To confirm a sarcoma diagnosis, you will get a clinical exam from a doctor as well as imaging tests like magnetic resonance imaging (MRI), computed tomography (CT) scans or positron emission tomography (PET) scans. Then, a biopsy will double-check the imaging results. The process is similar for bone cancers, but we may also use a bone scan.
Sarcomas are cancers that develop in connective tissues, including bones, cartilage, muscles, tendons, fibrous tissues, veins, arteries, nerves, skin and fatty tissue.
Each year, about 13,000 people in the United States are diagnosed with soft tissue sarcoma, and about 3,500 are diagnosed with bone cancer. Together, all types of sarcoma make up just one percent of all new cancer cases.
People with rare cancers like sarcoma have better outcomes if they get care at a center like ours, where experienced doctors treat many people with this disease. At Fred Hutchinson Cancer Center, we offer comprehensive treatment from a team of experts who specialize in soft tissue sarcomas and bone cancers.
In recent years, doctors have gained a better understanding of sarcoma growth patterns, the risks of sarcoma spreading and the most effective treatment options. As a result, survival after sarcoma treatment has improved tremendously.
Fred Hutch: A Leader in Sarcoma Treatment
Fred Hutch has been a leader in sarcoma care for more than 40 years, providing world-class treatment to thousands of people with sarcoma and related conditions. We guide you every step of the way, combining our expertise in soft tissue sarcoma and bone cancer with our commitment to meeting your unique needs.
Sarcoma is a rare cancer that is often hard to diagnose and treat. It’s very important that we confirm your sarcoma and find out your subtype, so we can make sure to choose the right treatment.
Your First Appointment
From the first time you come to see us, your care team will begin getting to know you and your family. What are your questions? What are your concerns?
At your first appointment, your medical oncologist will also explain your disease, including your subtype. They will tell you how it’s treated and which tests you need to help plan your care. Before you leave, your team will make sure you understand the next steps.
Care at Fred Hutch
How does Fred Hutch approach treatment?
The safest, most effective and most widely accepted therapies for cancer are known as the “standard of care.” For many patients, these therapies will be a large part of their treatment. At Fred Hutch, we provide all standard therapies for sarcoma. We know how to choose the right ones for you and how to deliver them to give you the best chance at a full recovery.
Our doctors and researchers are always asking how we can make sarcoma treatments more effective and reduce side effects as much as possible. This is why we do clinical trials (also called clinical studies). Through these studies, we are able to offer you therapies that aren’t offered everywhere. A therapy that is going through trials today may become the new standard of care tomorrow.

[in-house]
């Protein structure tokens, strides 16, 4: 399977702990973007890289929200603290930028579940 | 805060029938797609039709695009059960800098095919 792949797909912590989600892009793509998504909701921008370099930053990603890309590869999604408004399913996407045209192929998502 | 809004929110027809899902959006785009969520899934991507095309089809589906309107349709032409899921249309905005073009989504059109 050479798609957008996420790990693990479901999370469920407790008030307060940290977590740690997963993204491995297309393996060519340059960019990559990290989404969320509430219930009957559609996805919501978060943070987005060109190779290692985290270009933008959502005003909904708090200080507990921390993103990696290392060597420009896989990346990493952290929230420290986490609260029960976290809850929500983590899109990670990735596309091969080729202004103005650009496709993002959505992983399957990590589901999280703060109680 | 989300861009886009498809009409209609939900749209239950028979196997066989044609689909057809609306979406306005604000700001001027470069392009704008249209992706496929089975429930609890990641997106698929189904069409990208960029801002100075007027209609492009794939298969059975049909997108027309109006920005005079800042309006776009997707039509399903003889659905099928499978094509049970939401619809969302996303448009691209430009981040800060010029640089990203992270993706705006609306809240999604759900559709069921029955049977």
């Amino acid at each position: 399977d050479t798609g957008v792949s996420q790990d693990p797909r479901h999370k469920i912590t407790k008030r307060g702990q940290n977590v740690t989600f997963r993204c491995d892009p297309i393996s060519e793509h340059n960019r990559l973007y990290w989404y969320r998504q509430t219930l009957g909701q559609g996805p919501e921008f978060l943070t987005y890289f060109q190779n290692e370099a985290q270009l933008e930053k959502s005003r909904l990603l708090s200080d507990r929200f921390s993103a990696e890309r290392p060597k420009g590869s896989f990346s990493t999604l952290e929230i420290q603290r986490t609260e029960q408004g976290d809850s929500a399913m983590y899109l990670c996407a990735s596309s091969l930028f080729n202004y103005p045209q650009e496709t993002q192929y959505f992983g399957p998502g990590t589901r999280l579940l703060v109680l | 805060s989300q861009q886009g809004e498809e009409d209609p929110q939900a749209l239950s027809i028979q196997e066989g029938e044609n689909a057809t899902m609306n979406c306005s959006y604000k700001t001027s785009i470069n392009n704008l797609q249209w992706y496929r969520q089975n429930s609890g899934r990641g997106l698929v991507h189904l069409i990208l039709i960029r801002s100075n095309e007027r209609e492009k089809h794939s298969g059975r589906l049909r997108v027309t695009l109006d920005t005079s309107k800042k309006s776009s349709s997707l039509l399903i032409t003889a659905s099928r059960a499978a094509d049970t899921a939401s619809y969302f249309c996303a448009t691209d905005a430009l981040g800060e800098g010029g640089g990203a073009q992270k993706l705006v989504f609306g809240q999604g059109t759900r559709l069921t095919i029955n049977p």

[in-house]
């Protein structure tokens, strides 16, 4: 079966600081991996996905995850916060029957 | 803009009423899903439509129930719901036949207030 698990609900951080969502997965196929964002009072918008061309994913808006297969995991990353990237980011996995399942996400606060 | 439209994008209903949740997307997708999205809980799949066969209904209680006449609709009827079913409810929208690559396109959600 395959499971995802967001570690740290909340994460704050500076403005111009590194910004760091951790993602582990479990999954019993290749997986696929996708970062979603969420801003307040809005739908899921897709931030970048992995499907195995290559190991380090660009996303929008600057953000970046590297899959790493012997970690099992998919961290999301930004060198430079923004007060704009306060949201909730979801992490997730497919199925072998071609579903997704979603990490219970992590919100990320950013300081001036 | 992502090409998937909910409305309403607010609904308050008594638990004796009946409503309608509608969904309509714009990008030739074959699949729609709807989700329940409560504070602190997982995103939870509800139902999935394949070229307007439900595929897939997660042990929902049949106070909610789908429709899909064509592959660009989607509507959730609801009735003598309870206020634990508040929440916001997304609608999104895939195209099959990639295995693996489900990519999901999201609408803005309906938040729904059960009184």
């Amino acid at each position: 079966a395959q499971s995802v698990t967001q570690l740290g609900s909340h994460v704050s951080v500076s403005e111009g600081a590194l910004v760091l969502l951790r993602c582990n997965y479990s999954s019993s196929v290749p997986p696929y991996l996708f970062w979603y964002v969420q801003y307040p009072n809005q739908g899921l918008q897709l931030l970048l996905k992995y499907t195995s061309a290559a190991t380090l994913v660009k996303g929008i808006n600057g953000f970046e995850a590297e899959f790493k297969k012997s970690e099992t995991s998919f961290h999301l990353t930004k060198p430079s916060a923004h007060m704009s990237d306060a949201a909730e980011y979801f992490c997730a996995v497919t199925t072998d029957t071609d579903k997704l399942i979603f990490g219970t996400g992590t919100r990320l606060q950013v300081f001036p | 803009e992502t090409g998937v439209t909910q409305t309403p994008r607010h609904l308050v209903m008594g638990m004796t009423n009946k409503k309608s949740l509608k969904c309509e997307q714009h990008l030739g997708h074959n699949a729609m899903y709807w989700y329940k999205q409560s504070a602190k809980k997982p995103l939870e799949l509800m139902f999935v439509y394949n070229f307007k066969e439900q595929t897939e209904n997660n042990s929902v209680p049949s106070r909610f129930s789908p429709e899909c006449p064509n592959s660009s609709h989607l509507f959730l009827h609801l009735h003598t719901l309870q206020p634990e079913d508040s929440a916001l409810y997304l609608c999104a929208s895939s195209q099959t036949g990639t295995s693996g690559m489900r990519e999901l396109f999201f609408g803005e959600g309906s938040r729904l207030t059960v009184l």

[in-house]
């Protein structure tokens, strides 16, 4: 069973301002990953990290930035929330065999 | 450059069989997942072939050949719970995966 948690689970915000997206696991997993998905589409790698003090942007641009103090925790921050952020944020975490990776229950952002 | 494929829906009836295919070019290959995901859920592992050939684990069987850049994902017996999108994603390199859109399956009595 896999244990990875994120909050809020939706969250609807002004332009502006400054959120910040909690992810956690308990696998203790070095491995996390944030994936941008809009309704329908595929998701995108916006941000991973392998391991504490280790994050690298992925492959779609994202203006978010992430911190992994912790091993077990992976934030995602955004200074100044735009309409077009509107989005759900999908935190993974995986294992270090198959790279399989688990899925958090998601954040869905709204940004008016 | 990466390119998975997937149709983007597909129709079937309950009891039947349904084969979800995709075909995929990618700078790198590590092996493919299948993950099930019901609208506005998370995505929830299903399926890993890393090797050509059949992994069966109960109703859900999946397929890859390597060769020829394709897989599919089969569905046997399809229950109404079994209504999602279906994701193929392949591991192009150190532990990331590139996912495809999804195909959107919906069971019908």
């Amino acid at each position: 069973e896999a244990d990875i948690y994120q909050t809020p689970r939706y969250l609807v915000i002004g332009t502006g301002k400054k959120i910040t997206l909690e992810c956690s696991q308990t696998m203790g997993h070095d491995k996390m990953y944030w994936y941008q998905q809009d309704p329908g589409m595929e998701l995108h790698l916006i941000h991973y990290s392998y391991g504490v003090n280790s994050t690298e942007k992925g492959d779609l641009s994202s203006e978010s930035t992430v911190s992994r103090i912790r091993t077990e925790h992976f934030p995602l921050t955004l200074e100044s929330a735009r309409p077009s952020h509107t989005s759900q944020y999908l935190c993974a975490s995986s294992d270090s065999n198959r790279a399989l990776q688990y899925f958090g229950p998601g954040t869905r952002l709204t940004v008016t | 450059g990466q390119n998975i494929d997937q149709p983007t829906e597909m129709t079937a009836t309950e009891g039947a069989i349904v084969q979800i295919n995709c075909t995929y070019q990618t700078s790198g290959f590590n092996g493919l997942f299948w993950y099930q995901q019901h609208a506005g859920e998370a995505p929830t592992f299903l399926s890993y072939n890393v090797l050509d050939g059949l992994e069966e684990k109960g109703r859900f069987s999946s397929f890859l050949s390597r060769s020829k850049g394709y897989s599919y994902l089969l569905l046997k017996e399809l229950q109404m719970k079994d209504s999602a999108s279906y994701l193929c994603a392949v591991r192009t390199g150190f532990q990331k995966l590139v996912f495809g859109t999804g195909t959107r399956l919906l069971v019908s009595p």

Along with treating your cancer, a group of world-class professionals is here to support you. This team includes nurses, dietitians, physical therapists, social workers and psychologists. We also include supportive care services for your physical, mental and emotional well-being.
Treatment Plan and Process
At Fred Hutch, we treat more sarcoma patients every year than any other cancer center in the region.
We think of treatment as a collaborative effort. Treatment looks different for each person, depending on your diagnosis and subtype. Taking a team approach, we talk to each other and you to make treatment decisions. Surgery is the most common treatment for sarcoma, and it may be recommended along with chemotherapy or radiation therapy — or used on its own.
As you go through treatment, your needs may change. Your care team at Fred Hutch is with you each step of the way. For example, we will help you deal with any side effects you may have. We may suggest adding a new therapy that was just approved. Even after your sarcoma treatment is done, we will keep seeing you to protect your health over the long term.
When someone close to you is diagnosed with sarcoma, you might step into the role of caregiver. Being a caregiver can mean many things, from lending a hand with daily living tasks to helping with medical decisions. It can also mean dealing with your own emotions and stress.
At Fred Hutch, caregivers are valuable members of a patient’s care team. We see every day that your presence and your support make a difference. We know that what your friend or family member is going through affects you, too.
Part of our mission is to help you take care of yourself. Caring for yourself is good for your physical, mental and emotional health. It also helps you give your best to your loved one. Our social workers, Spiritual Health team and Patient and Family Resource Center staff are here to help support you.
At Fred Hutch, a team of dedicated people surrounds you and your family to give you the highest level of care and support. You are the most important person on your care team. Our patients are at the center of everything we do.
Fred Hutch is a national leader in cancer research. Our scientists and doctors are working all the time to improve current treatments for CLL and develop new ones so every person with this disease lives a long, healthy life.
There are many resources for learning about your disease, as well as organizations that provide support. Health educators at the Fred Hutch Patient and Family Resource Center have put together a list of trusted sources to help you get started.
At Fred Hutch, we understand that surveillance and supportive care is equally important as cancer treatment for our patients. Our Sarcoma Surveillance Clinic offers monitoring for patients who have completed their sarcoma treatment.